IOC President: Vulnerable must be vaccinated before Tokyo 2020 athletes

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Bach said athletes 'should be free' to decide whether they compete at Tokyo. Credit: IOC/Greg Martin
Bach said athletes 'should be free' to decide whether they compete at Tokyo. Credit: IOC/Greg Martin

Thomas Bach says the IOC will not buy COVID-19 vaccines for athletes at Tokyo 2020 if vulnerable people haven’t received them first, writes Tom Harle.

The prospect of a vaccine being used as a ‘clinical passport’ for the Games has been mooted, and Tokyo 2020 organisers expressed relief at the success of Pfizer’s ongoing trial.

Bach underlined young, healthy athletes should be among the last to receive a dose, with IOC talks with the World Health Organisation and global pharmaceutical companies ongoing.

“There are different options under consideration on how vaccines can be made available,” Bach told media on Wedneday.

“But the first wave of vaccination is - and this we are supporting very much - for the people in need, the high-risk groups.

“It is for the nurses and for the medical doctors and for everybody who is keeping our societies alive. In this context, we will have further discussions with all the experts.”

Bach hopes his upcoming visit to Tokyo will help turn the tanker of mounting Japanese antipathy and opposition to the postponed Olympic Games in 2020.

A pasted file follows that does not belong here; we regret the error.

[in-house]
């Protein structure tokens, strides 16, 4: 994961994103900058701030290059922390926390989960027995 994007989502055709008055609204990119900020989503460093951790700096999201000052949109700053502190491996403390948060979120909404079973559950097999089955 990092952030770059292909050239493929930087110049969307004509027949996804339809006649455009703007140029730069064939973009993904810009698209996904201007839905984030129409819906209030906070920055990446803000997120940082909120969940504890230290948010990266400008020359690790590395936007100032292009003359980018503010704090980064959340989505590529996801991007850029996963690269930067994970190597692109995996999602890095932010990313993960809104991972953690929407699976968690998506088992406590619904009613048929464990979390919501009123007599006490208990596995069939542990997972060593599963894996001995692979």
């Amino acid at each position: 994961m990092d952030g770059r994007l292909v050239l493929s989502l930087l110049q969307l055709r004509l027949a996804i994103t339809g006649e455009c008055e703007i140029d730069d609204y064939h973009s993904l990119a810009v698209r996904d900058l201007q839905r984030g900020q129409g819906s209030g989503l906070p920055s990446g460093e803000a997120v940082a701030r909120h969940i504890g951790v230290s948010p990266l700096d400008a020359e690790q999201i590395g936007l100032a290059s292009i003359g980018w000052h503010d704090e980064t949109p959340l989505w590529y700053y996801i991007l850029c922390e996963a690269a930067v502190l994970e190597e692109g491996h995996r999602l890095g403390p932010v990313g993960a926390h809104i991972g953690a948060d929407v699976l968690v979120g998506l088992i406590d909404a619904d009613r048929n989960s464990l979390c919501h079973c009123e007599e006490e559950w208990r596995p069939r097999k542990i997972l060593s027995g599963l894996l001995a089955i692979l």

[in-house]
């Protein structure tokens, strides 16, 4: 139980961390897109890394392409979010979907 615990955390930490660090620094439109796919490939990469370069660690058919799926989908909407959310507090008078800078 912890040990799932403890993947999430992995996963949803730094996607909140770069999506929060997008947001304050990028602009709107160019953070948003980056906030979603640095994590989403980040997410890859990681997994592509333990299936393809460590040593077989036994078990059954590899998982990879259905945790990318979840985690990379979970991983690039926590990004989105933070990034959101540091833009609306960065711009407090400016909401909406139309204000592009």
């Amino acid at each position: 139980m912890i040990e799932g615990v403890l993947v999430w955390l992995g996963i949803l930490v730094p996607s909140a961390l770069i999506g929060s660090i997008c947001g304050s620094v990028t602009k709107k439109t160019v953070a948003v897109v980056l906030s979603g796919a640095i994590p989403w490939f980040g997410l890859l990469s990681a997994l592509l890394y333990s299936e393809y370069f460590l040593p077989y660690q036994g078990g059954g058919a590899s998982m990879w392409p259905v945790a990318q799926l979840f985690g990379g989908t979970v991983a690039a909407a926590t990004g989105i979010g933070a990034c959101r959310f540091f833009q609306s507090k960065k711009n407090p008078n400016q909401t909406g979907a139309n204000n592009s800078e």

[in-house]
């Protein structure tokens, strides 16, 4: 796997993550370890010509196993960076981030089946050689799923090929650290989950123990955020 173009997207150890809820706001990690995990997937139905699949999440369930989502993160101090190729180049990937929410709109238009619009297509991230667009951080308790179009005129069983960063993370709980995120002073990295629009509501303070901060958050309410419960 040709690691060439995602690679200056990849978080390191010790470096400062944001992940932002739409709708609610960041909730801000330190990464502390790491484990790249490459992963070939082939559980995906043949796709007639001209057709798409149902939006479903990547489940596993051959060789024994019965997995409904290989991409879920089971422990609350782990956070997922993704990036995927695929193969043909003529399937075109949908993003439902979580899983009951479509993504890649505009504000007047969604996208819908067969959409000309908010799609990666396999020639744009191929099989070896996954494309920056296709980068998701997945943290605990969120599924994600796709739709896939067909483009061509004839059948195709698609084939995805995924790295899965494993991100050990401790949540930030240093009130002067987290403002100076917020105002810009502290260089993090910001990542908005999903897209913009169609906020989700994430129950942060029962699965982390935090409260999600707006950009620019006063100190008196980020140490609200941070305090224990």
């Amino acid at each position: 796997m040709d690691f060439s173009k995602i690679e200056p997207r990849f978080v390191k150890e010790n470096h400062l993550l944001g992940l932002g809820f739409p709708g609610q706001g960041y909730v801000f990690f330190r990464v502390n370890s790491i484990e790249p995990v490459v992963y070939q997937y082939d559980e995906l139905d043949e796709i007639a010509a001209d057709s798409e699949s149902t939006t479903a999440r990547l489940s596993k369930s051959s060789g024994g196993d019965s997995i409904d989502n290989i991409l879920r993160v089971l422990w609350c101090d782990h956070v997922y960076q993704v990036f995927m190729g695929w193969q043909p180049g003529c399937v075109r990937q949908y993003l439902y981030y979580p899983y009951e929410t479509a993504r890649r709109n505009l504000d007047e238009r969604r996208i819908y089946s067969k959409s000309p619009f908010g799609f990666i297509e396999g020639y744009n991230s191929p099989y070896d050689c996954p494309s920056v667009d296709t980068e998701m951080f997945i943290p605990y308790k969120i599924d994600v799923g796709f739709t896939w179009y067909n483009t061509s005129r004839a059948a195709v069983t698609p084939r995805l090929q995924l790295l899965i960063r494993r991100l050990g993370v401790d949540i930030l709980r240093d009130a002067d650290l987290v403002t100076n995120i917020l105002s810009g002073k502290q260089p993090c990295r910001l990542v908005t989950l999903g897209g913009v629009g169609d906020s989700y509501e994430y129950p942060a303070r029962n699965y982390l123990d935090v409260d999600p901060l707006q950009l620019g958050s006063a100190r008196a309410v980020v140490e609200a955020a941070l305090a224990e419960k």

80 per cent of the Japanese population believe the Games can’t be held during COVID-19, according to survey results released in July, with only 23.9% believing it should go ahead.

Bach travels to Japan for the first time since 2019 bolstered by the first international sporting event held in the country during COVID - gymnastics’s Friendship & Solidarity Competition.

He will visit the Olympic Stadium and Olympic Village in his first engagement outside Europe during the pandemic, after his recent trip to South Korea to accept the Seoul Peace Prize was cancelled.

“The message I want to deliver in Tokyo and to Japan and to the Japanese people is that we are fully committed to the safe organisation of the Games,” he said.

“These Games will happen in a safe environment, and for this we are undertaking all efforts.
“This, we hope, will help to change some people’s minds. We are discussing how we will manage this environment and there is a huge, huge toolbox already underway.

“I can and will not go into the details, but this is starting from travel restrictions, immigraiton, quarantine, rapid testing to vaccination to social distancing, you name it.

“This will give confidence to the participants but also to our gracious Japanese hosts that these Games will offer a safe environment for everybody, and also for the hosts.”

Bach was able to confirm that top NBA stars will be free to compete at Tokyo 2020 with a shortened NBA season firmed up to start in December.

“This is excellent news and shows the excellent collaboration we have with the NBA and FIBA, which is ongoing in this way for a couple of years,” he said.

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